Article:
Pushing Hands is a crucial part of Tai Chi chuan training
Originally Posted by raisedspirit
Combatives training log.
Gezere: paraphrase from Bas Rutten, Never escalate the level of violence in fight you are losing. :D
kettlebell workouts give you “cardio
without the dishonour of aerobics”.
Whilst that is the general consensus, my teacher says that the "emphasis" on Shuaifa over strikes is recent and that Tuishou should incorporate all four traditional aspects of combat, as does Sanshou. Shuaifa is one thing that I find very lacking in Yongchun, like most southern arts, but this is my personal preference. :)
Originally Posted by Cullion
Also, I think that to treat Tuishou as a "game" is defeating the purpose. It was never meant as a destination, but just a stop on the road to kicking arse. I think that for those wanting to just study Taiji for its wrestling aspect it would be far more beneficial to join Shuaijiao tournaments. The thing about Taiji is that there is a lot to learn and the learning curve can be steep. At least there are some well-rounded fighters emerging to bring the combat back into the art. ;)
In tuishou, some of the pushes are used to practice the hand-strikes, and some sweeps and reaping used to practice the low kicks. Start actually doing the striking instead of just "showing" it, you have sanshou.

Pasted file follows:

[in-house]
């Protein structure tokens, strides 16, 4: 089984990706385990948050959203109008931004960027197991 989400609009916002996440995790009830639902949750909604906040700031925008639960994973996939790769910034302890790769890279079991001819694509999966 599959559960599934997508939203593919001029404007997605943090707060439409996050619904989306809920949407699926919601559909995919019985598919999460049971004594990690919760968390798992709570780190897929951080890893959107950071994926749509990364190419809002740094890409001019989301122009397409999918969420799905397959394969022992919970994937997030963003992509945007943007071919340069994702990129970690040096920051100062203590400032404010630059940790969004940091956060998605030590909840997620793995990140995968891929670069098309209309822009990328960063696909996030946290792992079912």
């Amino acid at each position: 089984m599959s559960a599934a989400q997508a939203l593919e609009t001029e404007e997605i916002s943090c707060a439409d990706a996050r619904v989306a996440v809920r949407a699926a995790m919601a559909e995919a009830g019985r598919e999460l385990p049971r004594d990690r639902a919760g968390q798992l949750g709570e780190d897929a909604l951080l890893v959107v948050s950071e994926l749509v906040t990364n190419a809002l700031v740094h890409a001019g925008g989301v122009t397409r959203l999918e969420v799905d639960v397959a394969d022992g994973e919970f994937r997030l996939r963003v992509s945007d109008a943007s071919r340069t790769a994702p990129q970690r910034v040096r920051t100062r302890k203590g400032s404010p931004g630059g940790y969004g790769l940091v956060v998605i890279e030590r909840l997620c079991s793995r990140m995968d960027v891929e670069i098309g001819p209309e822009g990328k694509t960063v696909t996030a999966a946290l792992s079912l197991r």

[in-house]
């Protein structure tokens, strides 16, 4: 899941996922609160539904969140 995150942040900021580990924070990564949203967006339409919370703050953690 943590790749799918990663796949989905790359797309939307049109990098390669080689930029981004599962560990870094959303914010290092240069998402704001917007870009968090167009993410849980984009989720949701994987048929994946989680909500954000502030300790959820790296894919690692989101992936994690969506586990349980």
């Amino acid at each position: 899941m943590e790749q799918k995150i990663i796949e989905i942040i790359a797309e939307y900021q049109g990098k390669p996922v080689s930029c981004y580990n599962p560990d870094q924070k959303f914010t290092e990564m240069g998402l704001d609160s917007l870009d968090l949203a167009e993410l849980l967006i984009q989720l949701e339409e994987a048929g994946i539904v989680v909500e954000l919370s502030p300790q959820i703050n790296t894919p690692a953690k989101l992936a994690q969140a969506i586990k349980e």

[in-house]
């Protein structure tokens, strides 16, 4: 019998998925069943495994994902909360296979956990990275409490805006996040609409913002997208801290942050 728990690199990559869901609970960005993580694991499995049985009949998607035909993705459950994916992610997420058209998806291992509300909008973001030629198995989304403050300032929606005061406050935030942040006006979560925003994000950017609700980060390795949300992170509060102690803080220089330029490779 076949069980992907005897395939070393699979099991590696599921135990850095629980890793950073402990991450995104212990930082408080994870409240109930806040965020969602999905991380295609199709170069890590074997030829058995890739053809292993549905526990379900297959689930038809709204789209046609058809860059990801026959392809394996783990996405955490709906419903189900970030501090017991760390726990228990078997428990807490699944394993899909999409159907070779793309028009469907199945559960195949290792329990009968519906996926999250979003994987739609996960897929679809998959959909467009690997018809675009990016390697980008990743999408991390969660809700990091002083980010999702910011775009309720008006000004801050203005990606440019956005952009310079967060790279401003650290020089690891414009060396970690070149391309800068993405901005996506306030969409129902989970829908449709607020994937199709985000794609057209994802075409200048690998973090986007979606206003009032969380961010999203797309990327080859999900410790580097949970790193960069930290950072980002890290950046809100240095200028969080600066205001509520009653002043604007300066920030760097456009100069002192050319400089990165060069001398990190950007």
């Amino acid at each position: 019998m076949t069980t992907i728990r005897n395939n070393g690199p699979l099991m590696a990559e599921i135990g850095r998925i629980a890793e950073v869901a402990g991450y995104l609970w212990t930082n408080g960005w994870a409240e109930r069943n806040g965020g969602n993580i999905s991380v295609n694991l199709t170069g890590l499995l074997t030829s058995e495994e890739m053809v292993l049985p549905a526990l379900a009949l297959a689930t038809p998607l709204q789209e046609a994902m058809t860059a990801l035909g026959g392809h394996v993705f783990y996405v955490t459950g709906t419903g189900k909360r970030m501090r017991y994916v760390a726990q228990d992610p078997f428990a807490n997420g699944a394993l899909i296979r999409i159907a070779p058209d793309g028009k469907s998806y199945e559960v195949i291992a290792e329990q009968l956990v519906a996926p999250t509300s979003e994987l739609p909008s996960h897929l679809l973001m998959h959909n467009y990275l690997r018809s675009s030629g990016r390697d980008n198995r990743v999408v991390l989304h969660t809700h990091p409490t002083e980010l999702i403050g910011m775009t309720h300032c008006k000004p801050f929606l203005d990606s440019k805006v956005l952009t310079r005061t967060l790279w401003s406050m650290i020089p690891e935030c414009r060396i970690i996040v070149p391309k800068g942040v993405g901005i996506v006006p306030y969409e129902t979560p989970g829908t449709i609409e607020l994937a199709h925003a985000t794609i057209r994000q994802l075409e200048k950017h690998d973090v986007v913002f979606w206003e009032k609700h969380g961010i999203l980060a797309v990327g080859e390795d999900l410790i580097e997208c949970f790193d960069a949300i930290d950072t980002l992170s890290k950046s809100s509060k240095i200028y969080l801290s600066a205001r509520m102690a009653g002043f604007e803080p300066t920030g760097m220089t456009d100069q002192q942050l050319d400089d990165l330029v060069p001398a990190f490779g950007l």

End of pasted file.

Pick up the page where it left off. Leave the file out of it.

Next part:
The sportification of pushing hands has led to an overemphasis on shuaifa, definitely. It's also easier to teach without all the painful chin-na, so...
In the rare events when someone wants to learn from me, I teach push hands as How To Not Spaz, so I introduce it early on.
I recently described push hands as wrestling with Anchorman rules.
Absolutely, just as any time you shift your weight to the forward leg you could be doing a shoulder or elbow strike. That being said, knowing your options and being able to pull them off in sparring are two totally different things.. Luckily I already studied Sanda for years before starting Taiji, so I'm not in a huge rush...
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